I stayed in this odd sort of limbo for quite awhile. I was happy with my strength gains at the gym, but I was getting restless about the remainder of the weight I wanted to lose. I no longer desired to be skinny, but I knew that pull ups would be easier if I was lighter. Handstand push ups would be easier if I was lighter. In order to be better at the sport I loved, I needed to start thinking about food…again.
Where to begin? I knew I had been successful with the low-fat, calorie counting approach. But everything I had read about nutrition in the last few months condemned that line of thinking. Should I throw out the wheat or eat whole grains? Could I keep my avocado or should I trade it in for some lite mayo? I was ready, but I had no idea what I should do.
Enter Jamie Free at Max Muscle Cool Springs. A friend of mine had recently gone to Jamie for a general consultation on nutrition and supplements. Her focus was on building muscle, and she was impressed at the easy tweaks Jamie had made to her current Paleo diet. I quickly contacted Jamie for a consultation of my own. My goals were different than my friend’s, and I was certainly over the Paleo thing, but maybe Jamie could help me sort these things out.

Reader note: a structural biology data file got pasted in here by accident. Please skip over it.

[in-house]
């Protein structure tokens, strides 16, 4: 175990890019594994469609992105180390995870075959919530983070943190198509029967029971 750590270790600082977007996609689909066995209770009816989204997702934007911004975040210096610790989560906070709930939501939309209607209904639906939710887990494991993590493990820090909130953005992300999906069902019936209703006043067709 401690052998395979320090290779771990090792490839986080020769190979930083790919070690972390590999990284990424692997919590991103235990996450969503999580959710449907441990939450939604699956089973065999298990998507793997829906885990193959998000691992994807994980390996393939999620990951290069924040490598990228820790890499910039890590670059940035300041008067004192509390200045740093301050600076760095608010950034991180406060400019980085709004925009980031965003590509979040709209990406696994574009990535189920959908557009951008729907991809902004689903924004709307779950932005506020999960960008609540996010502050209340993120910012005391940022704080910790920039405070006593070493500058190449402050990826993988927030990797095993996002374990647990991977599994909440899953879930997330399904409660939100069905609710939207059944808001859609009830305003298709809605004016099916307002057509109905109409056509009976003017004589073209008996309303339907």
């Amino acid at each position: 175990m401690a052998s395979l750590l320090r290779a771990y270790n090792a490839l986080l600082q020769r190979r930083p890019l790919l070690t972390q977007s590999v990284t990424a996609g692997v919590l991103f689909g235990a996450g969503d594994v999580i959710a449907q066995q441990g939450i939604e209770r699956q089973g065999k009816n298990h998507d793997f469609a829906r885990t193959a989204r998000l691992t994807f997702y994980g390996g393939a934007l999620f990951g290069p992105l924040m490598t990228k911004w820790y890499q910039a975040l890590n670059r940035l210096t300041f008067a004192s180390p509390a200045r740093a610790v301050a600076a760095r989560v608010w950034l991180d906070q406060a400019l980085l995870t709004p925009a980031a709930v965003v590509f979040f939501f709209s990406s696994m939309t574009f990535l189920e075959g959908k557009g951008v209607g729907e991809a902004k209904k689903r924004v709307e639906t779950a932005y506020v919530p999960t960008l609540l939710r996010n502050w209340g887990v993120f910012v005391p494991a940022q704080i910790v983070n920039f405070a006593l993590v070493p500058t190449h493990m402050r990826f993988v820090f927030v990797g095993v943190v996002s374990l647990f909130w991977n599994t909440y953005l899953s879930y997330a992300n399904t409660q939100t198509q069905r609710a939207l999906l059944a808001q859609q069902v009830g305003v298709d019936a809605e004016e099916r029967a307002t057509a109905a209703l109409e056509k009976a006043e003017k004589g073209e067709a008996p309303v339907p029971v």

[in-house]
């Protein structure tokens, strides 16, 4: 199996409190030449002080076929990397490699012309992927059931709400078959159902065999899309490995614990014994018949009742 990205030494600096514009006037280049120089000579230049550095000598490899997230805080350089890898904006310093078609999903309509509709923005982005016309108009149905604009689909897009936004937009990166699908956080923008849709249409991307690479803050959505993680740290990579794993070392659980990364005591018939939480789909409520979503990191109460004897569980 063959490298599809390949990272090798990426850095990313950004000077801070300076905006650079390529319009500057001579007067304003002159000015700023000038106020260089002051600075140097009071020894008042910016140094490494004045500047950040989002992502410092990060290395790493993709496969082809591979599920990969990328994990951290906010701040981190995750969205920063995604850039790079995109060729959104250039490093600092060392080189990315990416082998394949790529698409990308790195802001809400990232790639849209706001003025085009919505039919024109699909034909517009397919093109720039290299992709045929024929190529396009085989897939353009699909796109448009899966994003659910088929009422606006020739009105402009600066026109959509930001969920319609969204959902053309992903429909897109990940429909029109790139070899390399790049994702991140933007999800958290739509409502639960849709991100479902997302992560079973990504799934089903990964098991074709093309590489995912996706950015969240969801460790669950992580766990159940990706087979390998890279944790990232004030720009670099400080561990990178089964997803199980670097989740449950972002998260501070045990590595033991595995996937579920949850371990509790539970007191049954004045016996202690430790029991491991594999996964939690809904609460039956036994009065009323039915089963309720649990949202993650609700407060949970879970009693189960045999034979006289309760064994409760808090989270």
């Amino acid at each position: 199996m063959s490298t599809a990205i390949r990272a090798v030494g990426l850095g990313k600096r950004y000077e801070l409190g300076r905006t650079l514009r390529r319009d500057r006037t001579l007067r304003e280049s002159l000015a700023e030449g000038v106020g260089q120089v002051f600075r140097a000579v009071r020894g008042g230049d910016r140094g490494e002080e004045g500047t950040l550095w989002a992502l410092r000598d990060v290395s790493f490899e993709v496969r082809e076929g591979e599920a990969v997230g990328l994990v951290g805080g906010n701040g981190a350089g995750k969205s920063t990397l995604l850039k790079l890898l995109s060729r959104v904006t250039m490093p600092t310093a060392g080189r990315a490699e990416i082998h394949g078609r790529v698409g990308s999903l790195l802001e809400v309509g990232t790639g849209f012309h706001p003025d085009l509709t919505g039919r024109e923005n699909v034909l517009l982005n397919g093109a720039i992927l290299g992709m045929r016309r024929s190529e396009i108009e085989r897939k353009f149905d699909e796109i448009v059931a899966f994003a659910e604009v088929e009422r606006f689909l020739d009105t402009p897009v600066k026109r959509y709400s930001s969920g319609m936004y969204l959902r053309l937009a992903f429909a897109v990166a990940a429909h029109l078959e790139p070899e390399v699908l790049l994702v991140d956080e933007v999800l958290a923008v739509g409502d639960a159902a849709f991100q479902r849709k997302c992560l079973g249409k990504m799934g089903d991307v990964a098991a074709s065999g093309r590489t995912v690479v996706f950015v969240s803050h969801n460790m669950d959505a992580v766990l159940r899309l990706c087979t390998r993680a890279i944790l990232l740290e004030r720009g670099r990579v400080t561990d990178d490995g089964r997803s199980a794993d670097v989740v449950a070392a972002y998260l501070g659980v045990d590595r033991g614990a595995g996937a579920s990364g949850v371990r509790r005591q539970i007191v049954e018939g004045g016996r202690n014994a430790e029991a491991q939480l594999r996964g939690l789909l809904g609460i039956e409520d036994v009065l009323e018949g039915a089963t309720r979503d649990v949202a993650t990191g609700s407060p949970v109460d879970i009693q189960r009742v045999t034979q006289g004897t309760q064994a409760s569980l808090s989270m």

I liked Jamie immediately. I liked that his store was clean and well-organized. I liked that he paused to straighten a tub of protein powder as he was leading me back to his office. I liked that he was a fellow CrossFitter (a 2013 Regionals athlete, in fact), and I liked that he didn’t think I was a hopeless case (and I liked that if he thought I was a bit neurotic, he didn’t show it).
Once introductions were over, I began talking about my goals. Jamie asked about my current diet. I had pretty much cut out snacking so I was eating three meals a day. “And nothing before you work out?” He asked? Nope. “And sometimes you don’t eat dinner until 10pm?” Uh, yeah. I may have sat a little lower in my chair as I realized these things were bad. I didn’t even mention my reading on Intermittent Fasting.